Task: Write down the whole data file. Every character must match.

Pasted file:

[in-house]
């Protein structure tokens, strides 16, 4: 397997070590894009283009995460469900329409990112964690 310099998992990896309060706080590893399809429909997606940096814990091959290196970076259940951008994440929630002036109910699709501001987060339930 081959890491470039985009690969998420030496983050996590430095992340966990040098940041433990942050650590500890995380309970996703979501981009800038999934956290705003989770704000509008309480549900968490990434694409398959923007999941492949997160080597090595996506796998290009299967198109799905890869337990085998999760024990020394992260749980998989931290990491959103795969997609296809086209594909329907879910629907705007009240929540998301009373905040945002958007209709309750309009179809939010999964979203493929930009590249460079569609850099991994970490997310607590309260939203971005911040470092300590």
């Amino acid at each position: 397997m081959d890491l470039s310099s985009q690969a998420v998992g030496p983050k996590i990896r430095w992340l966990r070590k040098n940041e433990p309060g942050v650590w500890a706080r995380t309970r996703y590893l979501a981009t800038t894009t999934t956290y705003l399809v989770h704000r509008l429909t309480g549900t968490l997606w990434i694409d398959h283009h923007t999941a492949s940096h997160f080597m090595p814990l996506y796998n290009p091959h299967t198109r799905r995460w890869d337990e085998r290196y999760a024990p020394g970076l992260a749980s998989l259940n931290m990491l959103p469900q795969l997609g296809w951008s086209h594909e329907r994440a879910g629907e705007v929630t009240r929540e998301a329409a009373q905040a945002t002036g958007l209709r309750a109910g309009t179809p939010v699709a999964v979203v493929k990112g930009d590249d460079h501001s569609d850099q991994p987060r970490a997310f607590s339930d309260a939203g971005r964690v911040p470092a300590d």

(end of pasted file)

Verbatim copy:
[in-house]
């Protein structure tokens, strides 16, 4: 397997070590894009283009995460469900329409990112964690 310099998992990896309060706080590893399809429909997606940096814990091959290196970076259940951008994440929630002036109910699709501001987060339930 081959890491470039985009690969998420030496983050996590430095992340966990040098940041433990942050650590500890995380309970996703979501981009800038999934956290705003989770704000509008309480549900968490990434694409398959923007999941492949997160080597090595996506796998290009299967198109799905890869337990085998999760024990020394992260749980998989931290990491959103795969997609296809086209594909329907879910629907705007009240929540998301009373905040945002958007209709309750309009179809939010999964979203493929930009590249460079569609850099991994970490997310607590309260939203971005911040470092300590």
């Amino acid at each position: 397997m081959d890491l470039s310099s985009q690969a998420v998992g030496p983050k996590i990896r430095w992340l966990r070590k040098n940041e433990p309060g942050v650590w500890a706080r995380t309970r996703y590893l979501a981009t800038t894009t999934t956290y705003l399809v989770h704000r509008l429909t309480g549900t968490l997606w990434i694409d398959h283009h923007t999941a492949s940096h997160f080597m090595p814990l996506y796998n290009p091959h299967t198109r799905r995460w890869d337990e085998r290196y999760a024990p020394g970076l992260a749980s998989l259940n931290m990491l959103p469900q795969l997609g296809w951008s086209h594909e329907r994440a879910g629907e705007v929630t009240r929540e998301a329409a009373q905040a945002t002036g958007l209709r309750a109910g309009t179809p939010v699709a999964v979203v493929k990112g930009d590249d460079h501001s569609d850099q991994p987060r970490a997310f607590s339930d309260a939203g971005r964690v911040p470092a300590d």